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The Kingdom of Morocco is steeped in the mystique of ancient ways, yet its major population centers including Rabat, Casablanca and Marrakech have blended traditional and cosmopolitan. The result is a heady combination of old-world charm and mesmerizing beauty whether one is exploring hidden corners of the Rabat medina or haggling with consummate negotiators at the souks of Marrakech.
Morocco is a land of endless treasures and secrets waiting to be a discovered. UNESCO recognized a number of Moroccan medinas as World Heritage sites. These sites are considered significant architecturally, geographically and historically that, by their very existence and preservation, add value to humanity.
The medinas at Tetouan, Fez, Mazagan and Essaouira are exceptional in that they provide glimpses of how the architectural and engineering skills of different cultures influenced Moorish construction. Morocco’s World Heritage sites embody the kingdom's eclectic history; Andalusian, Arab, ancient Roman and Portuguese influences are evident in these structural and geographic marvels.
However, you cannot claim to have truly experienced Morocco without surviving a shopping adventure at the souks. In Marrakech, the souks are colorful, musical and world-renown as some of the most exotic and bewildering places to shop even for jaded travelers.
In Morocco, haggling is a way of life, which makes a visit all the more exciting since everything from taxi fare to the prices for Moroccan slippers called babouches are negotiable. Haggling is social interaction undertaken with much humor and respect between merchant and buyer. It is a test of skills, strategy and willpower. How does one, with inadequate proficiency in the local language, score souk treasures at acceptable prices?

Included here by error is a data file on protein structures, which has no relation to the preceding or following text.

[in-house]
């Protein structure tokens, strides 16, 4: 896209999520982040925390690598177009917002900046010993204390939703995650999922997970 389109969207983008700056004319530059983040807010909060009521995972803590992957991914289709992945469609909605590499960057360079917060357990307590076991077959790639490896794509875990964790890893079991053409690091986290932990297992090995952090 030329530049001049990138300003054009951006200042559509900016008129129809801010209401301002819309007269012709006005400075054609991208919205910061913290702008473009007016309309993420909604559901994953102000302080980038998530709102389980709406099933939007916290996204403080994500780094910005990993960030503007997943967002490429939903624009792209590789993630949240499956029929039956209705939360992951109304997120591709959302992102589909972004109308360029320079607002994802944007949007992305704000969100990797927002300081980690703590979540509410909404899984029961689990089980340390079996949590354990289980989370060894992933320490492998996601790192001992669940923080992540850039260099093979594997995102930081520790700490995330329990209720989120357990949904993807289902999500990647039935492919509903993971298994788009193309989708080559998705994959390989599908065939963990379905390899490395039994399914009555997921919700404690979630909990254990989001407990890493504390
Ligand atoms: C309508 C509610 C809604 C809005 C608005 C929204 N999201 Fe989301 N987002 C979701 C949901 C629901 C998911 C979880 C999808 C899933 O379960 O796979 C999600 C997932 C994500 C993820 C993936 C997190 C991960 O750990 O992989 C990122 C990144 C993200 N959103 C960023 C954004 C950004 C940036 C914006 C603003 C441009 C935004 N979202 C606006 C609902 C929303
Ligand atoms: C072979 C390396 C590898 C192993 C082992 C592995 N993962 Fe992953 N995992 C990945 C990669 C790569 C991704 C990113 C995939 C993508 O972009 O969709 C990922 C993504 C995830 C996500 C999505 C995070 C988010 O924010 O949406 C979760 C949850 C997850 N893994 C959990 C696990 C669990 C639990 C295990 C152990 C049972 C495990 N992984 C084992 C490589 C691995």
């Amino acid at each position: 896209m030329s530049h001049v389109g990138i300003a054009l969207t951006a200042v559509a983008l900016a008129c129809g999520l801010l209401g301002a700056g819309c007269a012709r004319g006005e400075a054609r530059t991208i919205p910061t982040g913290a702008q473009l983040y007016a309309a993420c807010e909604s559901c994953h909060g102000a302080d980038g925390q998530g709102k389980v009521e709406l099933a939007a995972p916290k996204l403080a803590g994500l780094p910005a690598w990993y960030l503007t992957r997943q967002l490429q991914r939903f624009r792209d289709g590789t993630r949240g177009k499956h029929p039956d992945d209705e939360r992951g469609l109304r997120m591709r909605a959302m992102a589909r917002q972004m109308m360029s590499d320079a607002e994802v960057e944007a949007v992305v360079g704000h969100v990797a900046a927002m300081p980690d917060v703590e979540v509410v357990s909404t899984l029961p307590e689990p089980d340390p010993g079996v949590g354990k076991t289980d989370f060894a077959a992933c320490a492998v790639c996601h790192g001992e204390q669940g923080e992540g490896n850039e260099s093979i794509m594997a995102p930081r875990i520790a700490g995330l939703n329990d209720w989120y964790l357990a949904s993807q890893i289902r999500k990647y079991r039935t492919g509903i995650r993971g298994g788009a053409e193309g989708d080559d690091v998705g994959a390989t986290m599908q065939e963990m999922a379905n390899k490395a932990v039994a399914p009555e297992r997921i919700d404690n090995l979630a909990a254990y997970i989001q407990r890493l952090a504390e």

The secret lies in keeping a poker face throughout the haggling process. Inquire about prices only if you are truly interested in the item. Be patient and be prepared to counteroffer several times until you reach an impasse or an acceptable price level. However, be polite at all times even when you decide to walk away without buying. As often happens, when merchants wish to sell to you, they will find you in a crowded souk after you walk away.
All prices are relative when shopping at the souk. The fair price is whatever value you attach to the item expressed in the amount of dirham you are willing to give for it. Haggling is an acquired skill. If you don't have the fortitude or patience for a drawn-out process, consider souk-shopping with a local who knows the language and the customs, or team up with another traveler.
The labyrinthine layout of the souks can be daunting for the uninititated. Traditional souks are laid out in a specific pattern with the most valuable goods such as gold, precious stones and manuscripts located at the center of the main souk. Lower-value products will be found in dizzying arrays around the core with each souk named for the category of the products being hawked within. In Marrakech, begin at Jemaa el Fna and make your way through the maze of goods to the Musee de Marrakech.
Best Time To Visit:
The inland cities of Marrakech, Fez and Meknes are relentlessly hot in the summer, but the temperatures become bearable in winter from October to December. Even so, plan on an early morning or late evening schedule when exploring the souks to enjoy the sights and the haggling adventure even more.
The coastal area of Morocco from Tangier to the Agadir resort area is more temperate with average temperatures of 60 degrees Fahrenheit in winter and 75 degrees in the summer. Precipitation is minimal and mostly in the northern area, so plan on enjoying the coastal regions during the months of May to September. Extreme temperature changes can be expected in the Atlas mountains, dropping below minus 8 degrees in winter and rising above 105 degrees during the summer.